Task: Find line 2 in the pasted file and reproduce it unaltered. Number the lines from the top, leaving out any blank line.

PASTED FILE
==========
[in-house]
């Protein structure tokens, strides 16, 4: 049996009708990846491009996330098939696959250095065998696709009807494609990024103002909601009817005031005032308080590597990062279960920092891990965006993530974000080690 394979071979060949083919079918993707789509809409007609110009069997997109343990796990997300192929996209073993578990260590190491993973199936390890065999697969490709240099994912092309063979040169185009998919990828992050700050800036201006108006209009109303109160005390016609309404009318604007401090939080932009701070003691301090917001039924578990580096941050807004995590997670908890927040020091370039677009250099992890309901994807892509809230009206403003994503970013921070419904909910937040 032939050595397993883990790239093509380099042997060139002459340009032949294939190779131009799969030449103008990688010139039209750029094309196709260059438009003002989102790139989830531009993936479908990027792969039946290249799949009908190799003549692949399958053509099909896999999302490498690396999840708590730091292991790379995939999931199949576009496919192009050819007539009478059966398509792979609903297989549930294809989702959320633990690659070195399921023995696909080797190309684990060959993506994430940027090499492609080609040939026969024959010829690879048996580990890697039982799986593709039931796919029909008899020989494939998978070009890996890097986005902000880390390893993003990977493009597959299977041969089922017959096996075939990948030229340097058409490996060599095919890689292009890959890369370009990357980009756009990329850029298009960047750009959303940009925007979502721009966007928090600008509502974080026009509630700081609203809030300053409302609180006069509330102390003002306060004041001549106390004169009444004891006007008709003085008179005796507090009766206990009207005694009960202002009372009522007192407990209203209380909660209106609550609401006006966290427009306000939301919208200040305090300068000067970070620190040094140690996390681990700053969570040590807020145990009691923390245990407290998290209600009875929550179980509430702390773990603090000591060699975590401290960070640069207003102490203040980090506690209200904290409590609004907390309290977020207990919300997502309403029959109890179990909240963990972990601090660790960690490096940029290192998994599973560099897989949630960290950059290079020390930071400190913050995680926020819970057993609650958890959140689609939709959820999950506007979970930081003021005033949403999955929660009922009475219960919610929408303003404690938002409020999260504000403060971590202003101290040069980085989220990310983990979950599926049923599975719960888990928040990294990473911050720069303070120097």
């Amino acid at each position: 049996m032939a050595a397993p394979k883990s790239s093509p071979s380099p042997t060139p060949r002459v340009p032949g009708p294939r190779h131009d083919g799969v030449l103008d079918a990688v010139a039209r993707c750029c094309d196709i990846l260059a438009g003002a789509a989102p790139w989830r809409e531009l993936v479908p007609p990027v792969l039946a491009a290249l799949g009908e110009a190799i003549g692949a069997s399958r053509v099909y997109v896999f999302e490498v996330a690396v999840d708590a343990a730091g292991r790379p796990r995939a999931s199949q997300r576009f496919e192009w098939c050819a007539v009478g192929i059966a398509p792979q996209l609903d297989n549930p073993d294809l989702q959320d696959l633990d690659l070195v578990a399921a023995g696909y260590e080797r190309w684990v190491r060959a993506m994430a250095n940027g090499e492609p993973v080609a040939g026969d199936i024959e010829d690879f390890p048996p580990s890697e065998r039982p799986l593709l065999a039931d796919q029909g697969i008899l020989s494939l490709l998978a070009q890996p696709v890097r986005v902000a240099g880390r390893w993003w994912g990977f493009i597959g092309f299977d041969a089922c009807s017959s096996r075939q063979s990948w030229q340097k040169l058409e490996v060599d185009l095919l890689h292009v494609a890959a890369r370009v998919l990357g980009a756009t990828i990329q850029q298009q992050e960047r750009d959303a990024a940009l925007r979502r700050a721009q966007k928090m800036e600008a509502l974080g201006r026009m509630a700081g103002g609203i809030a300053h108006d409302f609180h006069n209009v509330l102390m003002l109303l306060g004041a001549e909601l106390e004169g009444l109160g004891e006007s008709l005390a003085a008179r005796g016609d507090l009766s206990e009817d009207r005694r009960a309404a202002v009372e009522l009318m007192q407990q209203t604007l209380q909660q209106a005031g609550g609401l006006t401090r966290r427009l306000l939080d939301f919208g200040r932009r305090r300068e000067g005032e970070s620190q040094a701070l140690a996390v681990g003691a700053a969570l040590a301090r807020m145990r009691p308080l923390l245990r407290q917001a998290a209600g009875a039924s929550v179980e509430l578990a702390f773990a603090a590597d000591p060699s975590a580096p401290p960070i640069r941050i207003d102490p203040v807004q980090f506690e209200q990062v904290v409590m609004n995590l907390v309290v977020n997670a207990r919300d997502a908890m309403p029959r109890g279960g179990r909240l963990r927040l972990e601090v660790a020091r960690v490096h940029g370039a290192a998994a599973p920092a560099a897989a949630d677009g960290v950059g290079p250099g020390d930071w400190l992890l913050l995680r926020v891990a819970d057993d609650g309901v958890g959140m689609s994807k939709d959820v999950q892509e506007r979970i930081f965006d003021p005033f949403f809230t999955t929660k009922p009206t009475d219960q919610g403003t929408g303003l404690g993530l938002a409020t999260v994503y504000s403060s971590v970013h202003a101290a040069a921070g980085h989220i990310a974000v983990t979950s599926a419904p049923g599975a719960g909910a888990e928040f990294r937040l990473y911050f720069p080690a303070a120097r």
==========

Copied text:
């Protein structure tokens, strides 16, 4: 049996009708990846491009996330098939696959250095065998696709009807494609990024103002909601009817005031005032308080590597990062279960920092891990965006993530974000080690 394979071979060949083919079918993707789509809409007609110009069997997109343990796990997300192929996209073993578990260590190491993973199936390890065999697969490709240099994912092309063979040169185009998919990828992050700050800036201006108006209009109303109160005390016609309404009318604007401090939080932009701070003691301090917001039924578990580096941050807004995590997670908890927040020091370039677009250099992890309901994807892509809230009206403003994503970013921070419904909910937040 032939050595397993883990790239093509380099042997060139002459340009032949294939190779131009799969030449103008990688010139039209750029094309196709260059438009003002989102790139989830531009993936479908990027792969039946290249799949009908190799003549692949399958053509099909896999999302490498690396999840708590730091292991790379995939999931199949576009496919192009050819007539009478059966398509792979609903297989549930294809989702959320633990690659070195399921023995696909080797190309684990060959993506994430940027090499492609080609040939026969024959010829690879048996580990890697039982799986593709039931796919029909008899020989494939998978070009890996890097986005902000880390390893993003990977493009597959299977041969089922017959096996075939990948030229340097058409490996060599095919890689292009890959890369370009990357980009756009990329850029298009960047750009959303940009925007979502721009966007928090600008509502974080026009509630700081609203809030300053409302609180006069509330102390003002306060004041001549106390004169009444004891006007008709003085008179005796507090009766206990009207005694009960202002009372009522007192407990209203209380909660209106609550609401006006966290427009306000939301919208200040305090300068000067970070620190040094140690996390681990700053969570040590807020145990009691923390245990407290998290209600009875929550179980509430702390773990603090000591060699975590401290960070640069207003102490203040980090506690209200904290409590609004907390309290977020207990919300997502309403029959109890179990909240963990972990601090660790960690490096940029290192998994599973560099897989949630960290950059290079020390930071400190913050995680926020819970057993609650958890959140689609939709959820999950506007979970930081003021005033949403999955929660009922009475219960919610929408303003404690938002409020999260504000403060971590202003101290040069980085989220990310983990979950599926049923599975719960888990928040990294990473911050720069303070120097």